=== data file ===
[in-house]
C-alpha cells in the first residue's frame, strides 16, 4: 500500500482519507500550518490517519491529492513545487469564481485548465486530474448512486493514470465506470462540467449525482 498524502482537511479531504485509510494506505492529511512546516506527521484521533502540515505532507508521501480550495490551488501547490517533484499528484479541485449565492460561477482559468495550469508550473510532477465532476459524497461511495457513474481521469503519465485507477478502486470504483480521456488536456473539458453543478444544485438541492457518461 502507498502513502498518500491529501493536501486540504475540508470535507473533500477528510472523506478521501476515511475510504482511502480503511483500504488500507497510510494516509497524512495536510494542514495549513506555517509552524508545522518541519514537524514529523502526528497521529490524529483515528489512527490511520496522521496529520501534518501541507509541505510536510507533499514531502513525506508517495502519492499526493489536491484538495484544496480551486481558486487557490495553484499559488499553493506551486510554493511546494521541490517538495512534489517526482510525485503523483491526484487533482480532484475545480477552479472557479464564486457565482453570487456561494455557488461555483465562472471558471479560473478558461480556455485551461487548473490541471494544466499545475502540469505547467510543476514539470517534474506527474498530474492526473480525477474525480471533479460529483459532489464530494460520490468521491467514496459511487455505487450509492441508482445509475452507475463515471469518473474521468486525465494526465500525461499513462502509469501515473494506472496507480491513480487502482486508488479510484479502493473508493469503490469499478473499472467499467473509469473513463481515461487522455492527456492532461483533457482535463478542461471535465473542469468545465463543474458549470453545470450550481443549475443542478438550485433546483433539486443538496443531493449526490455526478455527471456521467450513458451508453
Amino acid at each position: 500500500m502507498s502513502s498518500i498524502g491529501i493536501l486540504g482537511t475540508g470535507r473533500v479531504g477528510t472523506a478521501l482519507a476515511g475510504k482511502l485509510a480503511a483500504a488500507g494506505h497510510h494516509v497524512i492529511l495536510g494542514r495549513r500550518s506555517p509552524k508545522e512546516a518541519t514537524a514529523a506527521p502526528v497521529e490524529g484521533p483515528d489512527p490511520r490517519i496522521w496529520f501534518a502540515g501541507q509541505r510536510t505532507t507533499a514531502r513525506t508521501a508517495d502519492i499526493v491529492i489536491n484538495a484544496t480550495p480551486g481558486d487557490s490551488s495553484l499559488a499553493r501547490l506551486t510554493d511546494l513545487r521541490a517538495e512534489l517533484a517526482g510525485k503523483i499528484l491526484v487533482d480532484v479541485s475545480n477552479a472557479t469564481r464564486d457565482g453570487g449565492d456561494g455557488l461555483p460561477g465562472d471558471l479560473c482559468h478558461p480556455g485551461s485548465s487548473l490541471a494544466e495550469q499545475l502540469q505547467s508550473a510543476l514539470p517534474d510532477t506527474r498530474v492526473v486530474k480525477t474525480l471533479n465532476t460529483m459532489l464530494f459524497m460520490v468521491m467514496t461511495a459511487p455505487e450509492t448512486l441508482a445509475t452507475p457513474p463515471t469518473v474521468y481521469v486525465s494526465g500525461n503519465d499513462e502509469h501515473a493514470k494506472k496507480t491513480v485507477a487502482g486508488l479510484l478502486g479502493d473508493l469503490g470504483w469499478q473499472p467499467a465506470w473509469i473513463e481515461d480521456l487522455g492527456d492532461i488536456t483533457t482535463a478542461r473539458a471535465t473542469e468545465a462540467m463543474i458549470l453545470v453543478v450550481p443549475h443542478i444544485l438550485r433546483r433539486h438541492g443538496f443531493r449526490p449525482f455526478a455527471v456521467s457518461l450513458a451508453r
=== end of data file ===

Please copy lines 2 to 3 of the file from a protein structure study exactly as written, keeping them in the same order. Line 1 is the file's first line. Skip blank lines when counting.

C-alpha cells in the first residue's frame, strides 16, 4: 500500500482519507500550518490517519491529492513545487469564481485548465486530474448512486493514470465506470462540467449525482 498524502482537511479531504485509510494506505492529511512546516506527521484521533502540515505532507508521501480550495490551488501547490517533484499528484479541485449565492460561477482559468495550469508550473510532477465532476459524497461511495457513474481521469503519465485507477478502486470504483480521456488536456473539458453543478444544485438541492457518461 502507498502513502498518500491529501493536501486540504475540508470535507473533500477528510472523506478521501476515511475510504482511502480503511483500504488500507497510510494516509497524512495536510494542514495549513506555517509552524508545522518541519514537524514529523502526528497521529490524529483515528489512527490511520496522521496529520501534518501541507509541505510536510507533499514531502513525506508517495502519492499526493489536491484538495484544496480551486481558486487557490495553484499559488499553493506551486510554493511546494521541490517538495512534489517526482510525485503523483491526484487533482480532484475545480477552479472557479464564486457565482453570487456561494455557488461555483465562472471558471479560473478558461480556455485551461487548473490541471494544466499545475502540469505547467510543476514539470517534474506527474498530474492526473480525477474525480471533479460529483459532489464530494460520490468521491467514496459511487455505487450509492441508482445509475452507475463515471469518473474521468486525465494526465500525461499513462502509469501515473494506472496507480491513480487502482486508488479510484479502493473508493469503490469499478473499472467499467473509469473513463481515461487522455492527456492532461483533457482535463478542461471535465473542469468545465463543474458549470453545470450550481443549475443542478438550485433546483433539486443538496443531493449526490455526478455527471456521467450513458451508453
Amino acid at each position: 500500500m502507498s502513502s498518500i498524502g491529501i493536501l486540504g482537511t475540508g470535507r473533500v479531504g477528510t472523506a478521501l482519507a476515511g475510504k482511502l485509510a480503511a483500504a488500507g494506505h497510510h494516509v497524512i492529511l495536510g494542514r495549513r500550518s506555517p509552524k508545522e512546516a518541519t514537524a514529523a506527521p502526528v497521529e490524529g484521533p483515528d489512527p490511520r490517519i496522521w496529520f501534518a502540515g501541507q509541505r510536510t505532507t507533499a514531502r513525506t508521501a508517495d502519492i499526493v491529492i489536491n484538495a484544496t480550495p480551486g481558486d487557490s490551488s495553484l499559488a499553493r501547490l506551486t510554493d511546494l513545487r521541490a517538495e512534489l517533484a517526482g510525485k503523483i499528484l491526484v487533482d480532484v479541485s475545480n477552479a472557479t469564481r464564486d457565482g453570487g449565492d456561494g455557488l461555483p460561477g465562472d471558471l479560473c482559468h478558461p480556455g485551461s485548465s487548473l490541471a494544466e495550469q499545475l502540469q505547467s508550473a510543476l514539470p517534474d510532477t506527474r498530474v492526473v486530474k480525477t474525480l471533479n465532476t460529483m459532489l464530494f459524497m460520490v468521491m467514496t461511495a459511487p455505487e450509492t448512486l441508482a445509475t452507475p457513474p463515471t469518473v474521468y481521469v486525465s494526465g500525461n503519465d499513462e502509469h501515473a493514470k494506472k496507480t491513480v485507477a487502482g486508488l479510484l478502486g479502493d473508493l469503490g470504483w469499478q473499472p467499467a465506470w473509469i473513463e481515461d480521456l487522455g492527456d492532461i488536456t483533457t482535463a478542461r473539458a471535465t473542469e468545465a462540467m463543474i458549470l453545470v453543478v450550481p443549475h443542478i444544485l438550485r433546483r433539486h438541492g443538496f443531493r449526490p449525482f455526478a455527471v456521467s457518461l450513458a451508453r